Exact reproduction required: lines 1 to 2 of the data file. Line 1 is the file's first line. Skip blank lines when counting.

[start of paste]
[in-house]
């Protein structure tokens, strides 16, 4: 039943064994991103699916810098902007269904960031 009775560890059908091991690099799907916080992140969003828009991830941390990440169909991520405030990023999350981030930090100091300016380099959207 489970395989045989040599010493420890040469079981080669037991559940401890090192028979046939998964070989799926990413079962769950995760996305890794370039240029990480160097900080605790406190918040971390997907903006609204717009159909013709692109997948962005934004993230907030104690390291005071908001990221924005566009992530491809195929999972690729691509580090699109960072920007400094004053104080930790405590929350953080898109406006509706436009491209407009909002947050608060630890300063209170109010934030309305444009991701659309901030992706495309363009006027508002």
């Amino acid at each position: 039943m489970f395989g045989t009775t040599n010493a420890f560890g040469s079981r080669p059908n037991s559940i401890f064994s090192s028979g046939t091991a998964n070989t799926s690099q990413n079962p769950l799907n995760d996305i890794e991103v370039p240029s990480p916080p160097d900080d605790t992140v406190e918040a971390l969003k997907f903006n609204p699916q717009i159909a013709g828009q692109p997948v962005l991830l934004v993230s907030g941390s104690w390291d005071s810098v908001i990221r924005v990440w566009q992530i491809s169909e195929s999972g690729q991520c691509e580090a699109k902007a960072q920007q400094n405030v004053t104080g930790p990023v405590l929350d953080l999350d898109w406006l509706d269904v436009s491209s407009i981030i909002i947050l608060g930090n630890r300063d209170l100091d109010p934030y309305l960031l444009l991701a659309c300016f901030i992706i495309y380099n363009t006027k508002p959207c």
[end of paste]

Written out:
[in-house]
């Protein structure tokens, strides 16, 4: 039943064994991103699916810098902007269904960031 009775560890059908091991690099799907916080992140969003828009991830941390990440169909991520405030990023999350981030930090100091300016380099959207 489970395989045989040599010493420890040469079981080669037991559940401890090192028979046939998964070989799926990413079962769950995760996305890794370039240029990480160097900080605790406190918040971390997907903006609204717009159909013709692109997948962005934004993230907030104690390291005071908001990221924005566009992530491809195929999972690729691509580090699109960072920007400094004053104080930790405590929350953080898109406006509706436009491209407009909002947050608060630890300063209170109010934030309305444009991701659309901030992706495309363009006027508002």